Australian heads bowed at the Sydney presentations. The only way is up
Australia's chairman of selectors has defended their player choices despite a humiliating Ashes home defeat but he admitted England had been "superb".
Andrew Hilditch said: "I think we've done a good job. The reality is we were totally outplayed.
"Certain issues have nothing to do with selection. I said at the start if we didn't play our best we wouldn't win."
England's 3-1 series win is their first Down Under for 24 years with critics suggesting the hosts are in crisis.
Andrew Strauss's team wrapped up the final Ashes Test in Sydney on Friday by an innings and 83 runs to cap off a crushing series triumph with the only blemish coming in the third Test in Perth.
"We put a side on the paddock that we expected to compete really well and England gained momentum probably at the start of the Adelaide Test match," added Hilditch, who insisted he would not quit his post.
"We regained it a little bit in Perth but I'd say only a little bit, and then we lost it again in Melbourne.
"That's the way the games went, England took their chances and I've got to say I thought they were superb."
Meanwhile, Cricket Australia chief executive James Sutherland described the series as "bad" and said his organisation would undergo a thorough review to find out "how we can get better and how we can get back on top".
Australian bowling legend Shane Warne, who was rumoured to be set for a dramatic career return to help resurrect his team's ailing fortunes during the series, said: "To lose by an innings three times is a massive, heavy defeat and that's what has hurt."
The statistics do not make good reading for Hilditch, Sutherland and the thousands of Australian fans left bemused at the failings over the last few months by the players of a country that has slipped to fifth in the world Test rankings.
We need to get back to the drawing board and work our backsides off
Australia captain Michael Clarke
At the crease, England's batsmen were dominant, combining to notch nine centuries in the series with five of the top seven averaging above 50. Alastair Cook amassed 766 runs with an average of 127.66 and his three centuries was as many as the Australians scored in total.
Without Mike Hussey, the hosts would have been in greater trouble, with the left-hander scoring two of their three tons - wicketkeeper Brad Haddin was the other - and was their only batsman to average above 50.
The Australians also struggled with the ball.
Nathan Hauritz had been described as the country's best spinner in the Ashes build-up but was replaced by Xavier Doherty before the series had even started. Doherty lasted just two matches and was dropped as Michael Beer stepped into the squad.
Beer only got a chance to exhibit his talent at the SCG in the last Test and went for 112 runs for the single wicket.
The seamers fared a little better with Peter Siddle, Mitchell Johnson, Ben Hilfenhaus, Ryan Harris and Doug Bollinger all inflicting occasional damage on the English batsmen, but critics suggest they suffered from indecision by the selectors.
Johnson and Hilfenhaus were brought back one match after being dropped, while Bollinger was recalled and subsequently discarded after the second Test defeat.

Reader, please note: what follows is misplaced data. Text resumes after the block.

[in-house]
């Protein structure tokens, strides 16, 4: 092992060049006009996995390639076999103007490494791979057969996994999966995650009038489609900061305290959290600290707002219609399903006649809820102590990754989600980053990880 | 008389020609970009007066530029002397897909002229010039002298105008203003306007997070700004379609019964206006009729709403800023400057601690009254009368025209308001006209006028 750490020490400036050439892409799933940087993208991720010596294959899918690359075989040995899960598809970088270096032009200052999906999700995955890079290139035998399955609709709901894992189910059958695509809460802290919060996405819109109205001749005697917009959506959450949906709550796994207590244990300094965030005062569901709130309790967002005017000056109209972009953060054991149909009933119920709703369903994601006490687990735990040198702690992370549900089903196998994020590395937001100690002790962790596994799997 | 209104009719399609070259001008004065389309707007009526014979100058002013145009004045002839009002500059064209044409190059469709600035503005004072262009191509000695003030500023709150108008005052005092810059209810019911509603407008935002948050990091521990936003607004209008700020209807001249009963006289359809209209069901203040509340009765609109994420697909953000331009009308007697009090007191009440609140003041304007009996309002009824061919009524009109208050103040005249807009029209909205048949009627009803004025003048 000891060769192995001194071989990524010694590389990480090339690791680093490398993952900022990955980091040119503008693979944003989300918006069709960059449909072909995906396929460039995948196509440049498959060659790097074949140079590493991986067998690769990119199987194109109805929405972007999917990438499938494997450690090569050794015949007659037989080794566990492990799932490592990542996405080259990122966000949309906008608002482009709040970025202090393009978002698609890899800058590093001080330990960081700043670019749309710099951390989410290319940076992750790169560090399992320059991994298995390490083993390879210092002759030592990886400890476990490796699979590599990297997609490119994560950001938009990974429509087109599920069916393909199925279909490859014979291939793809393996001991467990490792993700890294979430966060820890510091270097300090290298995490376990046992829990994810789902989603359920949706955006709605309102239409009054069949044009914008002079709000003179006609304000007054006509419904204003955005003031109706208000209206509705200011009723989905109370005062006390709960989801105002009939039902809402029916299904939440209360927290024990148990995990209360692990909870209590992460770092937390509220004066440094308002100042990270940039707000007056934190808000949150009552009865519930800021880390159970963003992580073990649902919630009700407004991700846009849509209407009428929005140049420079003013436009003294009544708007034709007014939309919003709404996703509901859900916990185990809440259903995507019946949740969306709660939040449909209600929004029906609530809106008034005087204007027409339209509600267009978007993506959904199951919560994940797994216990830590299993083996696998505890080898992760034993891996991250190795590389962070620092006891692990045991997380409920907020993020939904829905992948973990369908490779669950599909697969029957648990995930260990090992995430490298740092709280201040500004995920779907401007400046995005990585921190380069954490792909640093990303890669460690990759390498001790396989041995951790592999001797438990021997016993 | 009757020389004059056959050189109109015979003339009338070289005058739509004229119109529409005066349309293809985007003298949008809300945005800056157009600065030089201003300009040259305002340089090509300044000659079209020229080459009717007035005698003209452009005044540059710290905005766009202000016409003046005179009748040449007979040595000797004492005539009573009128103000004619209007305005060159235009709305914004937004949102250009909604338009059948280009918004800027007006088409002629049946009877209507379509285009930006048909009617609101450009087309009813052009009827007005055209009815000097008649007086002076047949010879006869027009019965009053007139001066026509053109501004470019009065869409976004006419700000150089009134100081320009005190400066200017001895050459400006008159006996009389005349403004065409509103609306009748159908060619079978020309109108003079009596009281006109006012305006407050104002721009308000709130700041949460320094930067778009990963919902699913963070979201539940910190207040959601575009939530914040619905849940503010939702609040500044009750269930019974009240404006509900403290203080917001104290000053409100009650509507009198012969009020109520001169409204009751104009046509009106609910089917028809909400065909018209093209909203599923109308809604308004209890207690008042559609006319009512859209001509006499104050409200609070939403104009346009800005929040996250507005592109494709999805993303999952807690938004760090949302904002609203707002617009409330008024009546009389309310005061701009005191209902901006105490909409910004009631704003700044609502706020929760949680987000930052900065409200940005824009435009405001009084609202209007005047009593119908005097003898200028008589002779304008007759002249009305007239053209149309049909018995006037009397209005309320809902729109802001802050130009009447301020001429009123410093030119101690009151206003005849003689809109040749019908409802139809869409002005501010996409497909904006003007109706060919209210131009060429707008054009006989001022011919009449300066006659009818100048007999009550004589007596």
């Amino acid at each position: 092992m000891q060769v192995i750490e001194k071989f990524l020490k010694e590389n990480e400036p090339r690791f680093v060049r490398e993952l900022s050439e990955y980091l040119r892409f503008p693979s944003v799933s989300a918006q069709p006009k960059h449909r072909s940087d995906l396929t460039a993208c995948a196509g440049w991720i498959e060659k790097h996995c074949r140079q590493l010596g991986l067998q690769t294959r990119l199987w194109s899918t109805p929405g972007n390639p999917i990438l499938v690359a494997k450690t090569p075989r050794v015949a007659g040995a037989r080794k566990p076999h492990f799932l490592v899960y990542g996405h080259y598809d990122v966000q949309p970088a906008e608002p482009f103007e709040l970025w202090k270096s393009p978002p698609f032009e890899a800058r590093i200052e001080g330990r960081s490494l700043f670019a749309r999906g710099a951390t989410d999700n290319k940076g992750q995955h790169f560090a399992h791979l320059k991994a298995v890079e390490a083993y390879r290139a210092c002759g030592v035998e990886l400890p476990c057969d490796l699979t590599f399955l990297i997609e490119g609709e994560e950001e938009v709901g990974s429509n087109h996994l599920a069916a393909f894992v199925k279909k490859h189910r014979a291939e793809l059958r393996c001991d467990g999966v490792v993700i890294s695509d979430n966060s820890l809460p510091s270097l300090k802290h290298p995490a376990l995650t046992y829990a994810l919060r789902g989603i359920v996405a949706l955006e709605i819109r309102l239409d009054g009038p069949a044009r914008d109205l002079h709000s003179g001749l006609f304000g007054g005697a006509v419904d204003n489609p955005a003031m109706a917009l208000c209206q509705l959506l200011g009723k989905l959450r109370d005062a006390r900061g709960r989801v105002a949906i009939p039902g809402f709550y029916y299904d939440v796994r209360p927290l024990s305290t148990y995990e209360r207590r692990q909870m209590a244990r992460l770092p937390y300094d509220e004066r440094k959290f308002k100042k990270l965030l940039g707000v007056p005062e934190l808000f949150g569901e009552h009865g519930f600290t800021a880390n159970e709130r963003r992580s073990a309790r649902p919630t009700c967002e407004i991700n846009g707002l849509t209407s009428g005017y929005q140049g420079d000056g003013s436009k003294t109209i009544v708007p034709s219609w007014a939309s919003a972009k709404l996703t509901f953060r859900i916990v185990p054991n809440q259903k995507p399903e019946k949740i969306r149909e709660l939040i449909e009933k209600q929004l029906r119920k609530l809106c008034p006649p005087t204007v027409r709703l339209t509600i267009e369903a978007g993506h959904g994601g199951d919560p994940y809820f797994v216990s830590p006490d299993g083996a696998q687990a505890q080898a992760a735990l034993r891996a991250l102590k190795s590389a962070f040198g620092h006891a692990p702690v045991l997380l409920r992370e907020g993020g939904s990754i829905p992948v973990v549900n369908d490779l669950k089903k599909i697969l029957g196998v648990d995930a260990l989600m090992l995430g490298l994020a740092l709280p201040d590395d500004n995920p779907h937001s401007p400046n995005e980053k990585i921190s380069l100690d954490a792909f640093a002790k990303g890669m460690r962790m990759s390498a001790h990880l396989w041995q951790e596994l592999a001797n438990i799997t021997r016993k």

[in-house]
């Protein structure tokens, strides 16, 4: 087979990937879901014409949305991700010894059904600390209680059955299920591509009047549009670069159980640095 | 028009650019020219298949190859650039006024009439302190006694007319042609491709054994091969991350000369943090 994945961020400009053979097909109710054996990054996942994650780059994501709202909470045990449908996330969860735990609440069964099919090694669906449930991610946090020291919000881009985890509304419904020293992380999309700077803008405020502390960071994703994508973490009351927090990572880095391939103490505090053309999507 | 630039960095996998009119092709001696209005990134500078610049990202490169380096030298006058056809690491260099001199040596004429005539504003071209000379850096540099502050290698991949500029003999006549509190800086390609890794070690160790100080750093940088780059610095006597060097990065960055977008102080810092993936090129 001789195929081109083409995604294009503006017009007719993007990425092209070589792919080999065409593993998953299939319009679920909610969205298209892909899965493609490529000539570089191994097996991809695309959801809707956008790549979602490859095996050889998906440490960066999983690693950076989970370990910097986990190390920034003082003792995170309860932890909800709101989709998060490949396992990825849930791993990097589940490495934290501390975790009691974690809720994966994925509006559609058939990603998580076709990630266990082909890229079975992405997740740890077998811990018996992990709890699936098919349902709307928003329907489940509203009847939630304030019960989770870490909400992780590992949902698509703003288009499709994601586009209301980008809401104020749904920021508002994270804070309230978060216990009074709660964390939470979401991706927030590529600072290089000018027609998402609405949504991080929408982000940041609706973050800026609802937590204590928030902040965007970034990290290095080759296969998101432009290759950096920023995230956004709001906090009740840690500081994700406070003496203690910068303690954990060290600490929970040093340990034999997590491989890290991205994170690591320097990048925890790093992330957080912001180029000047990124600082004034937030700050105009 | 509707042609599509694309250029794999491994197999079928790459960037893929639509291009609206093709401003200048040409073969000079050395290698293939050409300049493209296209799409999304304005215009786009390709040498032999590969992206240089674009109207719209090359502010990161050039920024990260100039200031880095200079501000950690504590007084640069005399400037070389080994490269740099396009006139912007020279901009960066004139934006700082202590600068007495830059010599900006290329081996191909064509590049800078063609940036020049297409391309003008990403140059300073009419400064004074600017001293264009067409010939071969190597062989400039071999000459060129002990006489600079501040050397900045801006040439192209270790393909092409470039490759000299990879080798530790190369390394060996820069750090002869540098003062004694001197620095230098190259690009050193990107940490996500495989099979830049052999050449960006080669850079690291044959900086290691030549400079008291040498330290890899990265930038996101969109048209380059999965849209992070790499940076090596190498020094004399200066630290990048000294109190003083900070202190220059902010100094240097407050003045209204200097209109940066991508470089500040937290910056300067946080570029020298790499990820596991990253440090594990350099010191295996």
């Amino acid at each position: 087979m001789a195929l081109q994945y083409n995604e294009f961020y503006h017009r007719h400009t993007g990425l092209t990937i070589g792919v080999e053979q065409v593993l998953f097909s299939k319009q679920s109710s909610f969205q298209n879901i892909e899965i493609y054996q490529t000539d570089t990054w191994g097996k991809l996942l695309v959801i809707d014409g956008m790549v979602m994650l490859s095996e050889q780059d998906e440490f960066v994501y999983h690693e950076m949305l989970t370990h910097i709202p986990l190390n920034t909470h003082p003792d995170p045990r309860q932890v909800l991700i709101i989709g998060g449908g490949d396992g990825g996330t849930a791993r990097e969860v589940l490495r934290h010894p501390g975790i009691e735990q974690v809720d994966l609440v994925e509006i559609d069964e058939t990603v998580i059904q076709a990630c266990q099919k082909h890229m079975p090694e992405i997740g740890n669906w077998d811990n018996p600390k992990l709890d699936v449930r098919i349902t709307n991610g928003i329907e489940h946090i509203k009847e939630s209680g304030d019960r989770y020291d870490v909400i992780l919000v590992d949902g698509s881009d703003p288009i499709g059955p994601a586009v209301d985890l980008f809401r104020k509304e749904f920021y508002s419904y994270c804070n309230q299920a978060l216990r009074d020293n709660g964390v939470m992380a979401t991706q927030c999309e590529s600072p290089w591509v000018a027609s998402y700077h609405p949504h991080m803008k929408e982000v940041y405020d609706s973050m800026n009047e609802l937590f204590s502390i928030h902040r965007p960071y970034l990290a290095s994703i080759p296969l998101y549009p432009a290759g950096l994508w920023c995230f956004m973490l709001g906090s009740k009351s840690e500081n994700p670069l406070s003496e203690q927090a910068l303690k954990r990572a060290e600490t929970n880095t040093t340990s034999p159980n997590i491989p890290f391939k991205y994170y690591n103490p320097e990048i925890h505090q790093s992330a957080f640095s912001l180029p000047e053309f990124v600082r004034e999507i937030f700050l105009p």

Ryan Harris's match in Adelaide may have been his first for nine months because of a knee injury but still managed to top the country's bowling statistics before suffering a broken ankle during the fourth Test in Melbourne.
1st Test in Brisbane - Alastair Cook and Jonathan Trott's unbeaten partnership of 329 runs was England's best for any wicket in Australia
2nd Test in Adelaide - England's 620-5 was the first time in Ashes history they passed 500 runs in successive innings
4th Test in Melbourne - Australia's first innings total of 98 was their lowest completed first-innings score in a home Ashes Test since 1888
5th Test in Sydney - England's total of 644 was their highest team total ever in Australia
Overall - Cook's 766 runs is the second highest by an England batsman in any Ashes series, behind Walter Hammond's 905 in Australia in 1928/29
The Queenslander finished with 11 scalps at an average of 25.54, while Siddle can also hold his head up reasonably high after his hat-trick in the opening Test and a 14-wicket haul in the series.
Much was expected of Johnson but he was too inconsistent despite his occasional brilliance - his series average was 36.93 for his 15 wickets.
England's bowlers, on the other hand, performed consistently and as a group throughout. Jimmy Anderson took 24 wickets at an average of 26 apiece with Tim Bresnan (11 wickets), Chris Tremlett (17), Steve Finn (14) and spinner Graeme Swann (15) all supporting brilliantly.
Australia will now hope for a rejuvenation in the style of previous teams led by Allan Border in the late 1980s and then with the likes of bowlers Glenn McGrath and Shane Warne demolishing opponents up until 2005.
Michael Clarke, who suffered a miserable defeat in Sydney when playing his first match as captain in place of the injured Ricky Ponting, is desperate for an improvement by himself and his team-mates.
"We need to get back to the drawing board and work our backsides off," said Clarke who averaged a disappointing 21.44 with the bat.
"It's important as a player to look at your own game. I have to get better, I have to start now. Every individual in the team needs to do the same thing."
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